Cultural Thrills

A trip to Kenya is about more than just wildlife or scenery- the real face of our country is found among the combined faces of Kenya’s many cultures. It is the people who bring the destination to life, each of our landscapes has a different cultural significance to a different community, and the wildlife has long been an essential part of our traditional cultures.

With 42 distinct cultures, countless languages and dialects, Kenya is one of the most richly diverse social mosaic on earth. Kenya’s heritage stretches back longer than most, and the depth of our history can be seen in the three UNESCO World Heritage sites in Kenya. At Koobi Fora, some of the earliest evidence of human habitation on earth has been found, while the streets of Lamu echo with the history of centuries of sea trade, and Mt Kenya is a biosphere reserve that combines respect for a traditional symbol of creation and the need to conserve our environment for the future.

A cultural expedition through Kenya offer a unique cultural mosaic as old as creation. Meet the Swahili sailors of the coast, visit the thorn-enclosed villages of the Maasai in the South, walk alongside Samburu warriors in the Northern wilderness, or fish with the Luo, master fisherman of Lake Victoria in the West. Anywhere you travel in Kenya, you will find new and fascinating cultures, and cultural events.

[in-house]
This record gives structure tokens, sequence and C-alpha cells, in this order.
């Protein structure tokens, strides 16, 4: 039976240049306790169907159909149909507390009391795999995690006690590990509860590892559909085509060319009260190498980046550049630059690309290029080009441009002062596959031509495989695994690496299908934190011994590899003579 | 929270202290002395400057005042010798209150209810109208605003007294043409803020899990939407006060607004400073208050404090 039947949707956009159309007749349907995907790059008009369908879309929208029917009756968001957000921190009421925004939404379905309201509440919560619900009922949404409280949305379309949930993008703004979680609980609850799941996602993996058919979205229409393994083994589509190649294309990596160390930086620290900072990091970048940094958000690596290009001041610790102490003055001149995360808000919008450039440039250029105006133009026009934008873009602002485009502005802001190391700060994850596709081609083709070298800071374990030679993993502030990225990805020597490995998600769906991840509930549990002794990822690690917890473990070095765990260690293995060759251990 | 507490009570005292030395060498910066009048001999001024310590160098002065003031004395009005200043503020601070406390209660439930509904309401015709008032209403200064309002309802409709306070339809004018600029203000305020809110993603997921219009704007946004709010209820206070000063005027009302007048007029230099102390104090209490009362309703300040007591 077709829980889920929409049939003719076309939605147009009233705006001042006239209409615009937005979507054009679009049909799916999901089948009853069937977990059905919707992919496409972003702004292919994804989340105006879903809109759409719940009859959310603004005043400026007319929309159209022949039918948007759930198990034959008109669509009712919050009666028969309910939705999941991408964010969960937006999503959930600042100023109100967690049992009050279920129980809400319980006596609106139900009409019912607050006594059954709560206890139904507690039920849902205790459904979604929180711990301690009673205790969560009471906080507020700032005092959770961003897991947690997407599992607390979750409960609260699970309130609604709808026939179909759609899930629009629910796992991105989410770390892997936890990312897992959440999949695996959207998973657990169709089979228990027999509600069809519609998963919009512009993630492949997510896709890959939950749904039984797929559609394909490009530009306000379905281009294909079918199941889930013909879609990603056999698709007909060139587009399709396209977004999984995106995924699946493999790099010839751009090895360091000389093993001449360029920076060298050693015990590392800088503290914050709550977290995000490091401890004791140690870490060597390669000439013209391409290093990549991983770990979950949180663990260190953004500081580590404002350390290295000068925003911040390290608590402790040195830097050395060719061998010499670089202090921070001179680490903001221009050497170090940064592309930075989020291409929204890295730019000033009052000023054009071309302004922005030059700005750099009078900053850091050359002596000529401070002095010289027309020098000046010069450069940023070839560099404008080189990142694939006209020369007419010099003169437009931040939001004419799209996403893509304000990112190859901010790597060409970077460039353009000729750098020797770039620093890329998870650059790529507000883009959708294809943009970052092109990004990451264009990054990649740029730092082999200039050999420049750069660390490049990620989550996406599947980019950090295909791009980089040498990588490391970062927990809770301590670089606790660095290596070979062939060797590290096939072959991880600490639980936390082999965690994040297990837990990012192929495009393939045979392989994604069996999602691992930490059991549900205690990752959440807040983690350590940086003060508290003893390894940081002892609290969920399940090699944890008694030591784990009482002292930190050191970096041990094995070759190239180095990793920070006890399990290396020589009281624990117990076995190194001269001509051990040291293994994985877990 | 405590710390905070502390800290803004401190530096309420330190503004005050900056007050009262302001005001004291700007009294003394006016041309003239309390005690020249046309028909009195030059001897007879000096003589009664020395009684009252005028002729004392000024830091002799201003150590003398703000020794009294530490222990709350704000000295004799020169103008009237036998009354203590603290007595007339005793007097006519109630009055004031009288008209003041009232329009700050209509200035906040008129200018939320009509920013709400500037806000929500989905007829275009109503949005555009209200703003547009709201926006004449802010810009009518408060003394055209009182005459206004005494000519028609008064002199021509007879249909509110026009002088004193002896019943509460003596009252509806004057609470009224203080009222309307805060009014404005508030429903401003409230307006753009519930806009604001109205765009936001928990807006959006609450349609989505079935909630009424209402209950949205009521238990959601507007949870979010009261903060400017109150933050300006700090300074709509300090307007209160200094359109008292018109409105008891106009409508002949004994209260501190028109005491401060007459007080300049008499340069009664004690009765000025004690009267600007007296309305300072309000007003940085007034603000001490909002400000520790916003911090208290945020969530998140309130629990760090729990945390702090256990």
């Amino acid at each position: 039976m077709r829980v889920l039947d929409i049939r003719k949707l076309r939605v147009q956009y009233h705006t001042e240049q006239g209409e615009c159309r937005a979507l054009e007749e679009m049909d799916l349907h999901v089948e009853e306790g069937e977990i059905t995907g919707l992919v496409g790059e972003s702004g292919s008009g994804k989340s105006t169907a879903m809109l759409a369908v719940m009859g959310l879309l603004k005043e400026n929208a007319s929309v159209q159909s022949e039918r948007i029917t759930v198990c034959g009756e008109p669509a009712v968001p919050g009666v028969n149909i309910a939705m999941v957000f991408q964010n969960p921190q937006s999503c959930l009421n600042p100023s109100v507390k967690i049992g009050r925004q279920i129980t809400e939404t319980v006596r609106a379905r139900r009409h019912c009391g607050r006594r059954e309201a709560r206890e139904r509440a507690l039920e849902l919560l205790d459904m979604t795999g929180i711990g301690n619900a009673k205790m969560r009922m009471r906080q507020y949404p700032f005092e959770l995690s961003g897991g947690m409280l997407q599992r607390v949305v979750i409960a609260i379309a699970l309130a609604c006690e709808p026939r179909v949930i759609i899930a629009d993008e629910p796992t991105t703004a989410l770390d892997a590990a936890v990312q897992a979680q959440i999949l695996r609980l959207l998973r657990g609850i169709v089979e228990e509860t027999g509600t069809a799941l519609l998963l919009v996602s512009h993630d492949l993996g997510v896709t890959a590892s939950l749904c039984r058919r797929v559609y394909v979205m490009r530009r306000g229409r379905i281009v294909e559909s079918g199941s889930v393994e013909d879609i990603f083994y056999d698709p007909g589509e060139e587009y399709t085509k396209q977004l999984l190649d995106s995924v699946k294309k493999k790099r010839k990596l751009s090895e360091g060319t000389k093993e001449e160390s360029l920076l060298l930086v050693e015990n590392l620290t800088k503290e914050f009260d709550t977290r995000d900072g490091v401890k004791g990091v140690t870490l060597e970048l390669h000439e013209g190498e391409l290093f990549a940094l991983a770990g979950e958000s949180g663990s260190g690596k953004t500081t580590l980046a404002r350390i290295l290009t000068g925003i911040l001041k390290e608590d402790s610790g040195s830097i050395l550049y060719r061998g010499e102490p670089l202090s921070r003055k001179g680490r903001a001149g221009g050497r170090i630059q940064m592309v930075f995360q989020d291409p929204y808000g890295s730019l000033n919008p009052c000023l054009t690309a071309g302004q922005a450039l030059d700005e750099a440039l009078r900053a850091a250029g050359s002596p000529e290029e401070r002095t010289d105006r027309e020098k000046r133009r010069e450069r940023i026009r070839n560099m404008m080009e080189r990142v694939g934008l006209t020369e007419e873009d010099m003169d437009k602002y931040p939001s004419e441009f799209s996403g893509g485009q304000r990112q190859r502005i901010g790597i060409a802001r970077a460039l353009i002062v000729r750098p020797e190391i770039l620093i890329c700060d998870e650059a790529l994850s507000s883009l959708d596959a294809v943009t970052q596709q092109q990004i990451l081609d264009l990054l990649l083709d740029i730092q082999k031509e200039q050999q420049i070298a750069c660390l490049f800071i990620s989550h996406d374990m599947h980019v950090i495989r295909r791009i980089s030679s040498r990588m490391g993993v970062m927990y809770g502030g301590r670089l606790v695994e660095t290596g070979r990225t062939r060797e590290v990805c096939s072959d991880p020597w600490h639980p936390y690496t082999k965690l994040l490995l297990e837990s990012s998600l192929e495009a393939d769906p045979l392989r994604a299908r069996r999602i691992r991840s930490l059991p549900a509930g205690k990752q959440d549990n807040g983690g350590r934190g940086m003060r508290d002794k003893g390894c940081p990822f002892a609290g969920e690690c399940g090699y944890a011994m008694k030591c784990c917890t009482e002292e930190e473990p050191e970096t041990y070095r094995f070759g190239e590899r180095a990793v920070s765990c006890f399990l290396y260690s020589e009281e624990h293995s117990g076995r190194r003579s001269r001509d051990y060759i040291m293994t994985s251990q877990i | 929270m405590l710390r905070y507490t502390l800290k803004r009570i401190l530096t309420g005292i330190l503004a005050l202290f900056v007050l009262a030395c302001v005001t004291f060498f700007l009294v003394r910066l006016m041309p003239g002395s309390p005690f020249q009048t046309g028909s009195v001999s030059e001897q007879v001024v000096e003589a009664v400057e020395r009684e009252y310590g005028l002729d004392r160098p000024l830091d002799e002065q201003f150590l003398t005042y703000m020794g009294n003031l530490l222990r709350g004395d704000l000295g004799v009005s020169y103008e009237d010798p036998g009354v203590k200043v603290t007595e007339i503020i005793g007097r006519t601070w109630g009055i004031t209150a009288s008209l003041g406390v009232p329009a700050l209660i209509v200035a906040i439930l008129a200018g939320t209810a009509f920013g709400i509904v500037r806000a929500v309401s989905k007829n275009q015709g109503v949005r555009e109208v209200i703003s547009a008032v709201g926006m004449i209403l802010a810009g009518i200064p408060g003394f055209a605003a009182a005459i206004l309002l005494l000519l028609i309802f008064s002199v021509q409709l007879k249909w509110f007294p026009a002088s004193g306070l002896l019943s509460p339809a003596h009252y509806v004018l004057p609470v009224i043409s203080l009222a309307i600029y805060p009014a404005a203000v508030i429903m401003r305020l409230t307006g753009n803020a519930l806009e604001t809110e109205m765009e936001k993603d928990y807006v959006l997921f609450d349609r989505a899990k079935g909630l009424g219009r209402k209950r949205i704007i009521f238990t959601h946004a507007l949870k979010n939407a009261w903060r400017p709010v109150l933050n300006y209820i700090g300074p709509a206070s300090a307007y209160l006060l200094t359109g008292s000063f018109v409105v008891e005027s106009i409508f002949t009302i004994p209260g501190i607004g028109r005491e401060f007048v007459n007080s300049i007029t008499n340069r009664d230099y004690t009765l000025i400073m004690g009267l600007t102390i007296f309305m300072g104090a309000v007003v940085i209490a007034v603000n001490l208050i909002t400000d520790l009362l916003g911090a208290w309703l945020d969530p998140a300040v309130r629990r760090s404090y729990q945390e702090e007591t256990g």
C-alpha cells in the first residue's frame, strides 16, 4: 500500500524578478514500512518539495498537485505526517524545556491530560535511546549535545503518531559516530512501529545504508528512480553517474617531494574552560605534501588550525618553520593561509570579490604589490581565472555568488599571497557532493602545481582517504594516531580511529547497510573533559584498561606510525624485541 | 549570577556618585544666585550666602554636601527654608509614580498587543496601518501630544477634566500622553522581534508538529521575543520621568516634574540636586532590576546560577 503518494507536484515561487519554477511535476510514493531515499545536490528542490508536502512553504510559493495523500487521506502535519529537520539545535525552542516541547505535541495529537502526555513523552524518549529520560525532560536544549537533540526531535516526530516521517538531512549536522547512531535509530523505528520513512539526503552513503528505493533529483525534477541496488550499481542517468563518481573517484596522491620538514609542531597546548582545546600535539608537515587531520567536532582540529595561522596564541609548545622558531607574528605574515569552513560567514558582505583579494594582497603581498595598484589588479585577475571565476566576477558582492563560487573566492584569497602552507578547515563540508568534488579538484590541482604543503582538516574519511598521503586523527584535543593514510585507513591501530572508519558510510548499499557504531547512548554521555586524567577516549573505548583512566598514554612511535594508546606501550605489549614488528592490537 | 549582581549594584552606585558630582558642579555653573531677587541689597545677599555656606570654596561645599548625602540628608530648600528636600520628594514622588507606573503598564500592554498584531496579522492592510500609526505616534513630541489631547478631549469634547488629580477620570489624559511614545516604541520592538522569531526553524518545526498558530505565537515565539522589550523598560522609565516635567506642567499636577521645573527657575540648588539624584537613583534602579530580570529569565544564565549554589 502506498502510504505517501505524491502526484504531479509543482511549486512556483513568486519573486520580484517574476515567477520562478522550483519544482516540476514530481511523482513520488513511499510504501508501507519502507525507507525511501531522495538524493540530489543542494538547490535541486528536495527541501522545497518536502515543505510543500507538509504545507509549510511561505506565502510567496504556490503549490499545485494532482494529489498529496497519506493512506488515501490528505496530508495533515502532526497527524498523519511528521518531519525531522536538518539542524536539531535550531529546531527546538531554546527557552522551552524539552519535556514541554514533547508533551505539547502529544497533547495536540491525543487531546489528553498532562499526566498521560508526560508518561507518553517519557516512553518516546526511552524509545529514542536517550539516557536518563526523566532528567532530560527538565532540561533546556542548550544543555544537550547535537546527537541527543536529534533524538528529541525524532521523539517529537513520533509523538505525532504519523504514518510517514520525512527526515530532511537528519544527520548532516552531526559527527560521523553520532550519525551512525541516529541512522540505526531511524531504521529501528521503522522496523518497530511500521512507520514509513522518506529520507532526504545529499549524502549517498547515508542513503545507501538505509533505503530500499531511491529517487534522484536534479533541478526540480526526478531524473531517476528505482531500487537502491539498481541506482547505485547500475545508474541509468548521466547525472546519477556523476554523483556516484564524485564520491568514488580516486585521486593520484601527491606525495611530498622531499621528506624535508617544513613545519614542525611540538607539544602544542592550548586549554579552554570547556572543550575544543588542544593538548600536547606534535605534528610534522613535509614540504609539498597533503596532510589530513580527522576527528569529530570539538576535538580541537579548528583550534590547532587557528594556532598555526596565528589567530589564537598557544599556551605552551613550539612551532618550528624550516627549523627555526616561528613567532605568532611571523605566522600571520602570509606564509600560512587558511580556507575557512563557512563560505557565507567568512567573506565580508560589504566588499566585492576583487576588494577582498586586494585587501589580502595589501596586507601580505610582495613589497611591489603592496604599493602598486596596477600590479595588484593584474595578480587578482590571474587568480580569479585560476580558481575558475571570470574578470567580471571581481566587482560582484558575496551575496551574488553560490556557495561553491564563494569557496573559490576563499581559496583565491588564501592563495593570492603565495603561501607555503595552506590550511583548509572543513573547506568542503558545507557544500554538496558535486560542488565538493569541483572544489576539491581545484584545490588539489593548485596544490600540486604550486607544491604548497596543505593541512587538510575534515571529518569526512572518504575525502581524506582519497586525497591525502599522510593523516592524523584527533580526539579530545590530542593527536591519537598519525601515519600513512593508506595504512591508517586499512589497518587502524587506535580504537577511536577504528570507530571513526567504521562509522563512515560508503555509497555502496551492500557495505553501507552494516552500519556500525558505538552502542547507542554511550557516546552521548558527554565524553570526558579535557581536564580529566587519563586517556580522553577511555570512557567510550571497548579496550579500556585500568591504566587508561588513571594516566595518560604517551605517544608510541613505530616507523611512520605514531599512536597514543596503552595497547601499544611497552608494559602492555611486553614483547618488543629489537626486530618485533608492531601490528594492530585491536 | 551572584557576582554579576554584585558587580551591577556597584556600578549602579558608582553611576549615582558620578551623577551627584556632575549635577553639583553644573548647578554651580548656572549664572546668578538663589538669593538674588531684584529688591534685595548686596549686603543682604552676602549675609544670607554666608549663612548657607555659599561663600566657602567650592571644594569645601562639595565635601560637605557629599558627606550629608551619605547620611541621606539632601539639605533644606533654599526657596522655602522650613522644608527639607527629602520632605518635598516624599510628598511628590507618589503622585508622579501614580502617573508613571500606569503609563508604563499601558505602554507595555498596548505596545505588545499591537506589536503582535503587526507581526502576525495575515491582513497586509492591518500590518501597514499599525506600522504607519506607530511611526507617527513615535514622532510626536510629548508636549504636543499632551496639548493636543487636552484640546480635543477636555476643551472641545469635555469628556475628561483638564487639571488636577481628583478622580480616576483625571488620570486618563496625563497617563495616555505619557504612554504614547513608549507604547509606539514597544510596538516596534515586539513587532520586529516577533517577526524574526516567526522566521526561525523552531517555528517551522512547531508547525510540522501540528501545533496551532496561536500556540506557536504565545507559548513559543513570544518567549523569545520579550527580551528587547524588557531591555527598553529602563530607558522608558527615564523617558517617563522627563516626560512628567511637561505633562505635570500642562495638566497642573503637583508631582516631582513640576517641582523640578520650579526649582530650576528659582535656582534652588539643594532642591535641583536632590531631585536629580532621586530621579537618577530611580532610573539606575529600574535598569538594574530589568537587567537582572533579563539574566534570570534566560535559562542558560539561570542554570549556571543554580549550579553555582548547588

From the annual Maulidi celebrations in Lamu to the bullfights of Kakamega, the Maasai Eunoto to the Mombasa cultural carnival, there are enough festivals, events and ceremonies to fill a calendar and ensure that there is always something new and exciting to experience, anywhere, anytime.


Kenya is gaining worldwide reputation for it contemporary African Art. Different ethnic groups craft their art and artifacts manually, using readily available local materials. Beautifully carved wood sculptures showing exquisite detail and craftsmanship are produced in large quantities and sold to tourists both locally and abroad
Other popular Kenya artifacts include colorful hand-woven sisal baskets, Maasai beaded jewellery, gold and silver jewelry, musical instruments, soapstone sculptures, tribal masks, figurines, paintings, prints, batik cloth, kangas and the beautiful traditional Kikoys (African sarongs).

The beadwork jewellery of the Maasai is particularly popular for their traditional designs. Beadwork applies also in belts, dresses, sandals and key rings. Each community has its own beadwork which has a cultural meaning and significance.

The intricate basketry exhibit regional variations and traditional styles, from the kiondo sisal basket of the Kikuyu to the flat woven basket of the Turkana.
The Kamba specialize in wooden carvings while the soapstone carvers of Kisii produce fine ornaments ranging from chess sets, plates and ashtrays. Other crafts include banana fibre picture batiks, metalwork, malachite ornaments and jewellery.

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